Hope this makes sense....

The init_pair creates a new color index, the problem is we use wbkgd to set the color attribute for the whole window (which is usually how we do this). However, as you've discovered, there are times you want different color text on the same window.  :)

Luckily, NCurses has a function for that too. It's called, wchgat and the manual page on it is kinda cryptic. What you'll need to do is use the get_cur_coord macro just before you write your error message to the screen, and make sure you save the coordinates. After you write the string, use wmove to return to the coordinates you just saved. Once you're at the beginning of the string you want to make a different color, you then call wchgat to change the color and attributes of the string you just wrote.

Code: (int wchgat(WINDOW *win, int n, attr_t attr, short color, const void *opts)) [Select]
mov r8, 0               ; curses requires the "opts" parameter for future features that aren't currently implemented. so we just set it to 0.
mov rcx, YELLOW_ON_BLUE ; or whatever you named the color pair index using init_color
mov rdx, 0              ; the string attribute; 0 for normal, and 200000h for bold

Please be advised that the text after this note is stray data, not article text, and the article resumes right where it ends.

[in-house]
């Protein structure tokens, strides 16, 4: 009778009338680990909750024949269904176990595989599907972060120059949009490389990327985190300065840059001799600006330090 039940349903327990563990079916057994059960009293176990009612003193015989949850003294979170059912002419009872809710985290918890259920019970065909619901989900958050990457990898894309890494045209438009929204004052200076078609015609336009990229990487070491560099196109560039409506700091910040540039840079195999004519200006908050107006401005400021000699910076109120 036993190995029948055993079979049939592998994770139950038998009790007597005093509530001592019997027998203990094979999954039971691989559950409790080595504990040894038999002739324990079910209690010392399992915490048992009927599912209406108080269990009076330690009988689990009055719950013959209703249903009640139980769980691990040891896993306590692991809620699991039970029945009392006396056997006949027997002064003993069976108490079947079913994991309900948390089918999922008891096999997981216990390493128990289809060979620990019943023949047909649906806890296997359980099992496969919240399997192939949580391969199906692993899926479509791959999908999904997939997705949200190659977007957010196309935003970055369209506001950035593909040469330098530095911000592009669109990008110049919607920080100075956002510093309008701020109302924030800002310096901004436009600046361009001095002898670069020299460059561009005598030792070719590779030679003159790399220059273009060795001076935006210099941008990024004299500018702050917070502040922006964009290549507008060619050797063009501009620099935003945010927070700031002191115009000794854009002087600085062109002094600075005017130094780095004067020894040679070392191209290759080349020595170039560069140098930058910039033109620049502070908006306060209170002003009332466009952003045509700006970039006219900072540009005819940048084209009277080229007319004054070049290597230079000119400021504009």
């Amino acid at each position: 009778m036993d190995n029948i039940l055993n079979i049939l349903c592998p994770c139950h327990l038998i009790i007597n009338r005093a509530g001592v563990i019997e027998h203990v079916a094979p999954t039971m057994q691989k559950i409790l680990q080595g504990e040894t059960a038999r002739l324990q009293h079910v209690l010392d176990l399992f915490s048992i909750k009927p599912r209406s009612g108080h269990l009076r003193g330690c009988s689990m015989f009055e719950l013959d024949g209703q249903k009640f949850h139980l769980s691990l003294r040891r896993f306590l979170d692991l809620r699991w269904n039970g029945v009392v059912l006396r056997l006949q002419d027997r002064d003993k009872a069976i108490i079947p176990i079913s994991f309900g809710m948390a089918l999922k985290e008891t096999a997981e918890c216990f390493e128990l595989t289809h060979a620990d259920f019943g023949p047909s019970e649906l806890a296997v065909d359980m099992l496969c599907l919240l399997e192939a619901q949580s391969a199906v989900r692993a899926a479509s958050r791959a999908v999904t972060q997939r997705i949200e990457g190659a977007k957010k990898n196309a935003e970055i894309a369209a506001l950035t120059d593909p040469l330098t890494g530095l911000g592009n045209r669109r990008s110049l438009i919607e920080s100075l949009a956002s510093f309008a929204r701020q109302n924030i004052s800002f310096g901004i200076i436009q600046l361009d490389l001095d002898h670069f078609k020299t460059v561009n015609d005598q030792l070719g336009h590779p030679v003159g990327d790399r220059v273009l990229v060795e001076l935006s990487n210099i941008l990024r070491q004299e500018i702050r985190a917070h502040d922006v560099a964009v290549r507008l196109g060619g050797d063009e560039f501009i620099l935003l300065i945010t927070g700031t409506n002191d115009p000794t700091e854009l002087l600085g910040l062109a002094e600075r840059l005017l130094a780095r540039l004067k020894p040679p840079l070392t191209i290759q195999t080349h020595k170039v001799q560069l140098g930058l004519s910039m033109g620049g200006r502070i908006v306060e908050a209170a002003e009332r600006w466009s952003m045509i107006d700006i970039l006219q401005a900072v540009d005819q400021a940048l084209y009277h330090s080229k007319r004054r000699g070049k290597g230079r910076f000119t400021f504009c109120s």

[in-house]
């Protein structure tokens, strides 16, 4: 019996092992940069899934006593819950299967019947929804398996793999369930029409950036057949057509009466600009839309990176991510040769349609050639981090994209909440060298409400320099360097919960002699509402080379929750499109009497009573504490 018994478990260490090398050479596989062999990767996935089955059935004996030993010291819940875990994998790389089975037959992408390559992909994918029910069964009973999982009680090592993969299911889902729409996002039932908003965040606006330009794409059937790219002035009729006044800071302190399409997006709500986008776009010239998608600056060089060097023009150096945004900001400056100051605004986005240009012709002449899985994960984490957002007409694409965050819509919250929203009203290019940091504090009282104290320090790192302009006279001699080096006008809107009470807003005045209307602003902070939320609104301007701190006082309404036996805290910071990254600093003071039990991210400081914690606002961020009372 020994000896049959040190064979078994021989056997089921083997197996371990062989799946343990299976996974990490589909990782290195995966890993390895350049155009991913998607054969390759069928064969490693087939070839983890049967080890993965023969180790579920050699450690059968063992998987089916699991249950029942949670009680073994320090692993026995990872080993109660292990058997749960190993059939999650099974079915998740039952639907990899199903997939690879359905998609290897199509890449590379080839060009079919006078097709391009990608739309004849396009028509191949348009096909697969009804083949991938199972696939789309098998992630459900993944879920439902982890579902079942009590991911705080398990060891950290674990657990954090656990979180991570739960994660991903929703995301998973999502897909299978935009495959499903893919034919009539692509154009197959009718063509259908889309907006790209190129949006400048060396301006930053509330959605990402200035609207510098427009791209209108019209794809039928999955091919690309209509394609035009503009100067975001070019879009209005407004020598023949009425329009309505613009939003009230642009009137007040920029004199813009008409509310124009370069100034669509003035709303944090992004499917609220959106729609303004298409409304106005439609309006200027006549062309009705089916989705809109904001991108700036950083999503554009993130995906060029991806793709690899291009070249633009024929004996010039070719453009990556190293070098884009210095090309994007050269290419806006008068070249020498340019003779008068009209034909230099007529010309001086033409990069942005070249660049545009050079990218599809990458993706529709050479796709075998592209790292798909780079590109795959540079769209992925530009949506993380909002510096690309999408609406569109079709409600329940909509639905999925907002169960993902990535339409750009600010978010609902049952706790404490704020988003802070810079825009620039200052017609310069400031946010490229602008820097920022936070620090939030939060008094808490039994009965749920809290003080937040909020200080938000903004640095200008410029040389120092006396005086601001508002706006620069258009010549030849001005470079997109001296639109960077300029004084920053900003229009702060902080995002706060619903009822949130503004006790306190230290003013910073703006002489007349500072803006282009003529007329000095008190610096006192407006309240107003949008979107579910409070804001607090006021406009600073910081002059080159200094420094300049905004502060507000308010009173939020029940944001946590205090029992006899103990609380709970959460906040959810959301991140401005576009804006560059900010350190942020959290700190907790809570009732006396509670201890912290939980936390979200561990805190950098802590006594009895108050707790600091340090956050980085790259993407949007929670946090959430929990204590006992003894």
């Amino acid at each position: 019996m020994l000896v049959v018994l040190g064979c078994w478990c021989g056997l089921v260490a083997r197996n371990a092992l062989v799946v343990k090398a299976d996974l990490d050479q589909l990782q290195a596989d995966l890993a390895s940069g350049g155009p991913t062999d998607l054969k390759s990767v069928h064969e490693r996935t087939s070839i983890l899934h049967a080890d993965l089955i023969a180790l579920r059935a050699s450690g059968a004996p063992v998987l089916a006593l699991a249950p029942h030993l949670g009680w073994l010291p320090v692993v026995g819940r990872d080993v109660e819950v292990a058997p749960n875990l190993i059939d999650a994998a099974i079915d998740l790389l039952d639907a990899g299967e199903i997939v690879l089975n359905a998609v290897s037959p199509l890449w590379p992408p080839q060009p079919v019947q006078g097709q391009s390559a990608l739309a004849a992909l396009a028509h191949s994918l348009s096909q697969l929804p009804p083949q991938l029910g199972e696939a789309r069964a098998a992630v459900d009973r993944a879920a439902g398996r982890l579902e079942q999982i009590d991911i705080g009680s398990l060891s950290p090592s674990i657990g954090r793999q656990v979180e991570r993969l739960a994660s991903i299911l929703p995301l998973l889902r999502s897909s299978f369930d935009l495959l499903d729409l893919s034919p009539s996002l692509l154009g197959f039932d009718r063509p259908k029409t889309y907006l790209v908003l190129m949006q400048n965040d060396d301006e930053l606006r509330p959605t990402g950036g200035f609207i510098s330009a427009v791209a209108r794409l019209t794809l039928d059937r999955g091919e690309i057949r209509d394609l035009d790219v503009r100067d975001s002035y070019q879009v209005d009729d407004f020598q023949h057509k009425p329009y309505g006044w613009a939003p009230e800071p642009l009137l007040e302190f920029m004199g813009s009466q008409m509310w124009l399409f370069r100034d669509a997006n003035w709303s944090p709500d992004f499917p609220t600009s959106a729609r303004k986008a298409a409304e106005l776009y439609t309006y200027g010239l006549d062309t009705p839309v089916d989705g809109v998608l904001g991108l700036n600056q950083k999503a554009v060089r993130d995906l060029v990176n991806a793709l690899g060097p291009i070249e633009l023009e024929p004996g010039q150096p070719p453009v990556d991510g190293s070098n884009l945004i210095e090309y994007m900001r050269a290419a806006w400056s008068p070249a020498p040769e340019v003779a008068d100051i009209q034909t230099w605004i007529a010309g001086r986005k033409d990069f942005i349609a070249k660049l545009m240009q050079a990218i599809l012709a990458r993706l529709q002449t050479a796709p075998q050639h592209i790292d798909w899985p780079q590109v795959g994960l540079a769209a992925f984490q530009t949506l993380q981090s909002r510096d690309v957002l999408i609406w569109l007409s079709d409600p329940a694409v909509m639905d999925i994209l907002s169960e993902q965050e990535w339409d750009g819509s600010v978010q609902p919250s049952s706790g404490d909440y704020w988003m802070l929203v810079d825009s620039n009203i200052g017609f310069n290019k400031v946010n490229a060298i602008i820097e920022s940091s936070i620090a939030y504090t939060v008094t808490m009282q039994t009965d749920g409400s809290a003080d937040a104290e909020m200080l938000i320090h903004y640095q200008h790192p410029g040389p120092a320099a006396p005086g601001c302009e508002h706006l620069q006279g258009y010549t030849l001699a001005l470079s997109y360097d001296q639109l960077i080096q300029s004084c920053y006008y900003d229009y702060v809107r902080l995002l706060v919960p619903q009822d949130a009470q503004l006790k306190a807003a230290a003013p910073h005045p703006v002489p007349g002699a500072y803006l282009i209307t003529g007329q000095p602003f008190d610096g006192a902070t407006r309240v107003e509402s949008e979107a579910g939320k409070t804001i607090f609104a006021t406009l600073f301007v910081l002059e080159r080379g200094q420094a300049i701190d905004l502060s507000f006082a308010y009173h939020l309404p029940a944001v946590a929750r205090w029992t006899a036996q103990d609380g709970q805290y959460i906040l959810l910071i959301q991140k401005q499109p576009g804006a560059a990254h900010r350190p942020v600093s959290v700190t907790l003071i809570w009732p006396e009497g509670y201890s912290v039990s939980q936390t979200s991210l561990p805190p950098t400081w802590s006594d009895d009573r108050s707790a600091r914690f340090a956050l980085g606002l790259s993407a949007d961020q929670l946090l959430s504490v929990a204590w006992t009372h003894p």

mov rsi, szMessage_len  ; the length of the error message you printed.
mov rdi, [hWindow]      ; the window your string was printed on.
call wchgat

If you can't get it working with the above, post what you've got so far and I'll try to help. :)

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Offline jackjps

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Re: beginner questions
« Reply #71 on: March 17, 2016, 01:15:25 PM »
Code: [Select]
            3-17-2016
Hi Bryant,
This is what I got from my code below:
#1...........
jack@jack-myheadache ~/nasmfld $ nasm -f elf64 demo64.asm -o demo64.o
jack@jack-myheadache ~/nasmfld $ gcc -o demo64 demo64.o -lcurses
demo64.o: In function `get_user_input.err1':
demo64.asm:(.text+0x4b8): undefined reference to `get_cur_coord'
collect2: error: ld returned 1 exit status
jack@jack-myheadache ~/nasmfld $

   extern get_cur_coord    ; have no idea how or where to define this
   extern wchgat
   %define BLACK_ON_YELLOW 2

   call get_cur_coord
   mov r8, 0        ; curses requires the "opts" parameter for future features